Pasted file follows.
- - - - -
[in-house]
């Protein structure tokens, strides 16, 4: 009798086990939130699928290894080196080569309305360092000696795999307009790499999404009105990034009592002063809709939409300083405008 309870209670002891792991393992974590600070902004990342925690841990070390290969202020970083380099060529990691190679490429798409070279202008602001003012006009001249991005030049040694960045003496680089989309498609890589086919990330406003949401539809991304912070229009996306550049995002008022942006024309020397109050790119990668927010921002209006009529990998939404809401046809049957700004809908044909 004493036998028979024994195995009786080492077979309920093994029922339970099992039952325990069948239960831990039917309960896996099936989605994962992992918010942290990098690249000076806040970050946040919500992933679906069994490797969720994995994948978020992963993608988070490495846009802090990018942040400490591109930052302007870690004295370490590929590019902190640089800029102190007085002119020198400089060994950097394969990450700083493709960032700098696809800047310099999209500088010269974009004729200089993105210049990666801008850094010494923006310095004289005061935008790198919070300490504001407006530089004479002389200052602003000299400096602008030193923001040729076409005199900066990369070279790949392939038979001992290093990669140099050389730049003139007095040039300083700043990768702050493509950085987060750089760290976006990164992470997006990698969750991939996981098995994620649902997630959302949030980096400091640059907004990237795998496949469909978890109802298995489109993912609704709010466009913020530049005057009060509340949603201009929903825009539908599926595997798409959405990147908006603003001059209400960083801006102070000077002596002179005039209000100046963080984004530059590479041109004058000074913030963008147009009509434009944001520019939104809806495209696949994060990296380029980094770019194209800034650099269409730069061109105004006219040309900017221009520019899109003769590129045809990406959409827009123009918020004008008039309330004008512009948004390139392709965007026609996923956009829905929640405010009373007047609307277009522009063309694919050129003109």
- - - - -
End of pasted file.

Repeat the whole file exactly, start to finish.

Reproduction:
[in-house]
């Protein structure tokens, strides 16, 4: 009798086990939130699928290894080196080569309305360092000696795999307009790499999404009105990034009592002063809709939409300083405008 309870209670002891792991393992974590600070902004990342925690841990070390290969202020970083380099060529990691190679490429798409070279202008602001003012006009001249991005030049040694960045003496680089989309498609890589086919990330406003949401539809991304912070229009996306550049995002008022942006024309020397109050790119990668927010921002209006009529990998939404809401046809049957700004809908044909 004493036998028979024994195995009786080492077979309920093994029922339970099992039952325990069948239960831990039917309960896996099936989605994962992992918010942290990098690249000076806040970050946040919500992933679906069994490797969720994995994948978020992963993608988070490495846009802090990018942040400490591109930052302007870690004295370490590929590019902190640089800029102190007085002119020198400089060994950097394969990450700083493709960032700098696809800047310099999209500088010269974009004729200089993105210049990666801008850094010494923006310095004289005061935008790198919070300490504001407006530089004479002389200052602003000299400096602008030193923001040729076409005199900066990369070279790949392939038979001992290093990669140099050389730049003139007095040039300083700043990768702050493509950085987060750089760290976006990164992470997006990698969750991939996981098995994620649902997630959302949030980096400091640059907004990237795998496949469909978890109802298995489109993912609704709010466009913020530049005057009060509340949603201009929903825009539908599926595997798409959405990147908006603003001059209400960083801006102070000077002596002179005039209000100046963080984004530059590479041109004058000074913030963008147009009509434009944001520019939104809806495209696949994060990296380029980094770019194209800034650099269409730069061109105004006219040309900017221009520019899109003769590129045809990406959409827009123009918020004008008039309330004008512009948004390139392709965007026609996923956009829905929640405010009373007047609307277009522009063309694919050129003109």